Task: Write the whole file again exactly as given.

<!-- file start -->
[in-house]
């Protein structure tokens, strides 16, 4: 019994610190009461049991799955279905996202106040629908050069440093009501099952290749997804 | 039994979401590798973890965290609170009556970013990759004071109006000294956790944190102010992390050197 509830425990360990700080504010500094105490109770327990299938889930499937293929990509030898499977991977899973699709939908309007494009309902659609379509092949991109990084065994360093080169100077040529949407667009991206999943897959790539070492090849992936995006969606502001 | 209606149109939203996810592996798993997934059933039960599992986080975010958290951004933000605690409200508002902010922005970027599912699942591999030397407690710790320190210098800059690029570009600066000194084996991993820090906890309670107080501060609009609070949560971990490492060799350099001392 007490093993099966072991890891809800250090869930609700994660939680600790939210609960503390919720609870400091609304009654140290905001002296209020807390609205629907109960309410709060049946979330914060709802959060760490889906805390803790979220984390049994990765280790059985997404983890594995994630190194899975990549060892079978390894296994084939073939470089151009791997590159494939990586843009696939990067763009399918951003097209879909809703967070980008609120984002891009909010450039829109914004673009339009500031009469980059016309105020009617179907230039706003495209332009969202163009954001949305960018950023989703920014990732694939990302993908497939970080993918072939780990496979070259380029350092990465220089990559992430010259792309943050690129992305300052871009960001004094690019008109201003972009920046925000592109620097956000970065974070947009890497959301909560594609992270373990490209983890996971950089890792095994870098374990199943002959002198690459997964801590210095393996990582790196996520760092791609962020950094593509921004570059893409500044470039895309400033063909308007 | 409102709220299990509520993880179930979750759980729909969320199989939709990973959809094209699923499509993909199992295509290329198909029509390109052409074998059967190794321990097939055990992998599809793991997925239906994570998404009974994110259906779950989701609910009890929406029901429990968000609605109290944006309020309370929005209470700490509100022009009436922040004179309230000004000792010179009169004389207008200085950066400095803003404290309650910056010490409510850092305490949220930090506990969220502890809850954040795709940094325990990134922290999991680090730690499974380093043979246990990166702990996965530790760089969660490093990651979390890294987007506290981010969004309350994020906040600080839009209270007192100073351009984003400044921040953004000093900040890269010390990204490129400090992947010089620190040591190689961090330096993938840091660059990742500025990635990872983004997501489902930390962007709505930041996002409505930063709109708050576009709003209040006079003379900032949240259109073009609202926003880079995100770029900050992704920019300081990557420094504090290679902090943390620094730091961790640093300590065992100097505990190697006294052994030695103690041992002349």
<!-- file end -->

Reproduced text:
[in-house]
């Protein structure tokens, strides 16, 4: 019994610190009461049991799955279905996202106040629908050069440093009501099952290749997804 | 039994979401590798973890965290609170009556970013990759004071109006000294956790944190102010992390050197 509830425990360990700080504010500094105490109770327990299938889930499937293929990509030898499977991977899973699709939908309007494009309902659609379509092949991109990084065994360093080169100077040529949407667009991206999943897959790539070492090849992936995006969606502001 | 209606149109939203996810592996798993997934059933039960599992986080975010958290951004933000605690409200508002902010922005970027599912699942591999030397407690710790320190210098800059690029570009600066000194084996991993820090906890309670107080501060609009609070949560971990490492060799350099001392 007490093993099966072991890891809800250090869930609700994660939680600790939210609960503390919720609870400091609304009654140290905001002296209020807390609205629907109960309410709060049946979330914060709802959060760490889906805390803790979220984390049994990765280790059985997404983890594995994630190194899975990549060892079978390894296994084939073939470089151009791997590159494939990586843009696939990067763009399918951003097209879909809703967070980008609120984002891009909010450039829109914004673009339009500031009469980059016309105020009617179907230039706003495209332009969202163009954001949305960018950023989703920014990732694939990302993908497939970080993918072939780990496979070259380029350092990465220089990559992430010259792309943050690129992305300052871009960001004094690019008109201003972009920046925000592109620097956000970065974070947009890497959301909560594609992270373990490209983890996971950089890792095994870098374990199943002959002198690459997964801590210095393996990582790196996520760092791609962020950094593509921004570059893409500044470039895309400033063909308007 | 409102709220299990509520993880179930979750759980729909969320199989939709990973959809094209699923499509993909199992295509290329198909029509390109052409074998059967190794321990097939055990992998599809793991997925239906994570998404009974994110259906779950989701609910009890929406029901429990968000609605109290944006309020309370929005209470700490509100022009009436922040004179309230000004000792010179009169004389207008200085950066400095803003404290309650910056010490409510850092305490949220930090506990969220502890809850954040795709940094325990990134922290999991680090730690499974380093043979246990990166702990996965530790760089969660490093990651979390890294987007506290981010969004309350994020906040600080839009209270007192100073351009984003400044921040953004000093900040890269010390990204490129400090992947010089620190040591190689961090330096993938840091660059990742500025990635990872983004997501489902930390962007709505930041996002409505930063709109708050576009709003209040006079003379900032949240259109073009609202926003880079995100770029900050992704920019300081990557420094504090290679902090943390620094730091961790640093300590065992100097505990190697006294052994030695103690041992002349």